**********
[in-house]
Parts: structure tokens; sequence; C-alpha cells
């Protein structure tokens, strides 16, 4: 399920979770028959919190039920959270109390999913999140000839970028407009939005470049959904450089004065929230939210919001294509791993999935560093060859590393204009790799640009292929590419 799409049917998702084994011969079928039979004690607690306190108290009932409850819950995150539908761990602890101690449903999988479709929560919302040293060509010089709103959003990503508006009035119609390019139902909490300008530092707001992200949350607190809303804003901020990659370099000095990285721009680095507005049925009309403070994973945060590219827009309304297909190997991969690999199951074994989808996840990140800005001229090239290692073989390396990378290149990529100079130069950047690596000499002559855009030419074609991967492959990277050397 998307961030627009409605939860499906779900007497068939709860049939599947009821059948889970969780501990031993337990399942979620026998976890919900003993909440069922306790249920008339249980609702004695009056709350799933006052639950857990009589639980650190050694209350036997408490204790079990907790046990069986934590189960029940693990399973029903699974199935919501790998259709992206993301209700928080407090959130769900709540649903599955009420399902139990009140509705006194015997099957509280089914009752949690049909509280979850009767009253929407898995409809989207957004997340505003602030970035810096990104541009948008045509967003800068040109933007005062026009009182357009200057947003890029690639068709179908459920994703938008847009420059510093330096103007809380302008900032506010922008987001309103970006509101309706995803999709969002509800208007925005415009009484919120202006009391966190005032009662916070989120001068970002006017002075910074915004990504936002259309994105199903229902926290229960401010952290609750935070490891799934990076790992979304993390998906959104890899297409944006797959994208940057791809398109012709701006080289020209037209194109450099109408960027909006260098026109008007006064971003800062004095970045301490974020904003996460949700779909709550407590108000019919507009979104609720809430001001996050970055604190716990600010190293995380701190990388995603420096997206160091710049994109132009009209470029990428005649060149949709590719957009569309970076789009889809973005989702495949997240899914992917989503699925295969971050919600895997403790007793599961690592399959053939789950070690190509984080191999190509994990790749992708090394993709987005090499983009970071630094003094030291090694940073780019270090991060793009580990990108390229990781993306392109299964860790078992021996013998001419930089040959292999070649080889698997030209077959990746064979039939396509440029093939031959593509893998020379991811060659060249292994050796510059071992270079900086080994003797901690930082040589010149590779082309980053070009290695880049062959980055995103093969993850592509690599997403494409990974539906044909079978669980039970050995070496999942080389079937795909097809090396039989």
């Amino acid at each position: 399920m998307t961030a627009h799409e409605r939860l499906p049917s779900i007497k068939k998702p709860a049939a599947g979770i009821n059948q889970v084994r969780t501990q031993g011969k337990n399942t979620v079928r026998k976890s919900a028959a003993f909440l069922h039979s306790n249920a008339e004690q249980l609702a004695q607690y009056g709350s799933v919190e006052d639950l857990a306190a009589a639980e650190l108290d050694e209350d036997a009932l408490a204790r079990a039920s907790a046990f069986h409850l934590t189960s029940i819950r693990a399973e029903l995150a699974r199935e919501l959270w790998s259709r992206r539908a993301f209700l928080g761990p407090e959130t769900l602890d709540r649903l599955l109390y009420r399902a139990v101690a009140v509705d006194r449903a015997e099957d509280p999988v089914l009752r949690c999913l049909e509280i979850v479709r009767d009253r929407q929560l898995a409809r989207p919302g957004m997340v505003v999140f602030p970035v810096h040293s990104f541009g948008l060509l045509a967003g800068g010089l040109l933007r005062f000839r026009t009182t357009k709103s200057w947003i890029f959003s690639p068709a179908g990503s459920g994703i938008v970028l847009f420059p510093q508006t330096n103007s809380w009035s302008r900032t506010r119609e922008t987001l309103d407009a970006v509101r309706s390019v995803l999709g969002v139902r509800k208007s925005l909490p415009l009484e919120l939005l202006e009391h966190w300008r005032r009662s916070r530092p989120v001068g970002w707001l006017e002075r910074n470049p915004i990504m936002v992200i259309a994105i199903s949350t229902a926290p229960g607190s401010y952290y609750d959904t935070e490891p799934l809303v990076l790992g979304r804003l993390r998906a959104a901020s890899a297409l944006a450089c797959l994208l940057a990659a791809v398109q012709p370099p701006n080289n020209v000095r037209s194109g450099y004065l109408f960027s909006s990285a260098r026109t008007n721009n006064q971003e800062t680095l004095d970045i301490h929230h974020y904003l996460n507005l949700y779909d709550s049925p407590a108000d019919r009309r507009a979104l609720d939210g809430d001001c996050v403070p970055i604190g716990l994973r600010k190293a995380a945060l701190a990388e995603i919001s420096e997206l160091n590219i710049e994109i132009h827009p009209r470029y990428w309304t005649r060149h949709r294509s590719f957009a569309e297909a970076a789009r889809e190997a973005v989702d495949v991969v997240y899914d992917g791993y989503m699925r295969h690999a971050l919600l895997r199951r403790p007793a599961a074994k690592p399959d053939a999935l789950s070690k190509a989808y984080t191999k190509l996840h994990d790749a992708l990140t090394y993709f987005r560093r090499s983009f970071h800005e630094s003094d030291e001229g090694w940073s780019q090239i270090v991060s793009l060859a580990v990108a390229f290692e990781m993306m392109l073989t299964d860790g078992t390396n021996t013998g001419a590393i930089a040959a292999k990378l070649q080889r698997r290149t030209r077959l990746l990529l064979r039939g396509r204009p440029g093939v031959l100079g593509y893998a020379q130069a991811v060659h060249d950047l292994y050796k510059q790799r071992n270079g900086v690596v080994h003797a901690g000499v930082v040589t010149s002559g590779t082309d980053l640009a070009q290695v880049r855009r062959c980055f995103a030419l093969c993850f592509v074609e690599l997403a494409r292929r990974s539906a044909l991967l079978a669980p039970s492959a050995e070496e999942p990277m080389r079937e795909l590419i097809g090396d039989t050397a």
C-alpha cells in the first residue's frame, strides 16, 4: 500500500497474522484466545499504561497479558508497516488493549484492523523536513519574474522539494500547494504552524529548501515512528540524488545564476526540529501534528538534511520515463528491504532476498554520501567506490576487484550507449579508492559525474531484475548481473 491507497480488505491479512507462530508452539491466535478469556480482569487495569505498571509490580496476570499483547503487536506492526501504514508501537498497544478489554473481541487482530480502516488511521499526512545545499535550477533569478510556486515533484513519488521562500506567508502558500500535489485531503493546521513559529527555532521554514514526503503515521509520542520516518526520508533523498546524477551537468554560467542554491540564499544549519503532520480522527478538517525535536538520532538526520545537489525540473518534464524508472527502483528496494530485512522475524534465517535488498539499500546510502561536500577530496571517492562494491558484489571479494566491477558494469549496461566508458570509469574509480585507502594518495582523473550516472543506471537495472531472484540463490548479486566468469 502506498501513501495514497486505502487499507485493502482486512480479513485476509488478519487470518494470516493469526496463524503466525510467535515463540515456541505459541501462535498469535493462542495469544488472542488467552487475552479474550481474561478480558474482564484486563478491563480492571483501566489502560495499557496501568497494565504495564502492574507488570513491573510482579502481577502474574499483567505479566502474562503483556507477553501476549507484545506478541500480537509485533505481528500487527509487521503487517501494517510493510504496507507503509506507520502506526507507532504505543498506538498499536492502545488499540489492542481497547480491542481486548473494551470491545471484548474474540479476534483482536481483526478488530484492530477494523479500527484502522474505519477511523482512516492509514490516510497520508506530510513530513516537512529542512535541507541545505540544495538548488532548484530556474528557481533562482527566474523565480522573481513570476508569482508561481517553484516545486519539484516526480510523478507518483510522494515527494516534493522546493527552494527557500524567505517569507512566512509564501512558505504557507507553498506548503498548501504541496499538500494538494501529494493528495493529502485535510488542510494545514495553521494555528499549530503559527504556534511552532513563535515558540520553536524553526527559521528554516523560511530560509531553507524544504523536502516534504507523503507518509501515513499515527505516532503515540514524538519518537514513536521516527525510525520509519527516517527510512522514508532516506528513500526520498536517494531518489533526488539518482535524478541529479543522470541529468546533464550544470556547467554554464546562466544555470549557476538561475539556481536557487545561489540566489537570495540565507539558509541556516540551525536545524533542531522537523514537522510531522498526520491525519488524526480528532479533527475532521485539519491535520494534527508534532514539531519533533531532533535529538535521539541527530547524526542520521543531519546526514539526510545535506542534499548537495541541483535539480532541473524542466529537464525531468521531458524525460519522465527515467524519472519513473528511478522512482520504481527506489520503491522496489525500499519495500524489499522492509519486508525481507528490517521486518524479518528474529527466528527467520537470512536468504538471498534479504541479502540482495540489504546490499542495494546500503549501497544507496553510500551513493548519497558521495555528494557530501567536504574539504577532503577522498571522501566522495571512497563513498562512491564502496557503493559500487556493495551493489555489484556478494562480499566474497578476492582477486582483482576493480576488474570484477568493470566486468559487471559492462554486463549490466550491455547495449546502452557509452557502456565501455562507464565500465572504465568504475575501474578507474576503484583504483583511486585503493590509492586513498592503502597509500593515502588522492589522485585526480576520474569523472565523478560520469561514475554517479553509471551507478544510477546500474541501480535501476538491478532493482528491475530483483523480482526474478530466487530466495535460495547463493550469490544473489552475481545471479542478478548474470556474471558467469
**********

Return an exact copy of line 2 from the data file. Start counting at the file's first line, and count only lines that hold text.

Parts: structure tokens; sequence; C-alpha cells